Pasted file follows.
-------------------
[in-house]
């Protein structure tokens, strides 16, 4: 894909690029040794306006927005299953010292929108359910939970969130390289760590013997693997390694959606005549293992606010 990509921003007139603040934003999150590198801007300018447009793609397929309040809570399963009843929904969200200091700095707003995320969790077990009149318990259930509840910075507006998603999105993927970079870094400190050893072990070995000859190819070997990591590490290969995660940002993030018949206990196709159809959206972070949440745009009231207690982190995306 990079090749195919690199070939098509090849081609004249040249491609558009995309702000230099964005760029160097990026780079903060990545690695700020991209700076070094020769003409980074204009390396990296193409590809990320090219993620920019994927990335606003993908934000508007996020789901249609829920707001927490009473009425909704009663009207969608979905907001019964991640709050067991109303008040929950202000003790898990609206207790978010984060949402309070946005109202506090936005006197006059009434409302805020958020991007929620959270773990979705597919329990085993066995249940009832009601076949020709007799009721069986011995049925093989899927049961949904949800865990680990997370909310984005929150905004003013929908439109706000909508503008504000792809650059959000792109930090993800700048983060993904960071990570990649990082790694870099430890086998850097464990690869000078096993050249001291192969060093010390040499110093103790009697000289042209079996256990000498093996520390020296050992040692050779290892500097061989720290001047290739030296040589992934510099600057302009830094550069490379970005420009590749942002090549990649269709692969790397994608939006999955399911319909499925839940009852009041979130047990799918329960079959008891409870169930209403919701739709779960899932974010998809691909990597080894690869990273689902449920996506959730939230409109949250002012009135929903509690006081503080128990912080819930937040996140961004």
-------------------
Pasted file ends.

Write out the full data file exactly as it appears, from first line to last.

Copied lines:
[in-house]
């Protein structure tokens, strides 16, 4: 894909690029040794306006927005299953010292929108359910939970969130390289760590013997693997390694959606005549293992606010 990509921003007139603040934003999150590198801007300018447009793609397929309040809570399963009843929904969200200091700095707003995320969790077990009149318990259930509840910075507006998603999105993927970079870094400190050893072990070995000859190819070997990591590490290969995660940002993030018949206990196709159809959206972070949440745009009231207690982190995306 990079090749195919690199070939098509090849081609004249040249491609558009995309702000230099964005760029160097990026780079903060990545690695700020991209700076070094020769003409980074204009390396990296193409590809990320090219993620920019994927990335606003993908934000508007996020789901249609829920707001927490009473009425909704009663009207969608979905907001019964991640709050067991109303008040929950202000003790898990609206207790978010984060949402309070946005109202506090936005006197006059009434409302805020958020991007929620959270773990979705597919329990085993066995249940009832009601076949020709007799009721069986011995049925093989899927049961949904949800865990680990997370909310984005929150905004003013929908439109706000909508503008504000792809650059959000792109930090993800700048983060993904960071990570990649990082790694870099430890086998850097464990690869000078096993050249001291192969060093010390040499110093103790009697000289042209079996256990000498093996520390020296050992040692050779290892500097061989720290001047290739030296040589992934510099600057302009830094550069490379970005420009590749942002090549990649269709692969790397994608939006999955399911319909499925839940009852009041979130047990799918329960079959008891409870169930209403919701739709779960899932974010998809691909990597080894690869990273689902449920996506959730939230409109949250002012009135929903509690006081503080128990912080819930937040996140961004």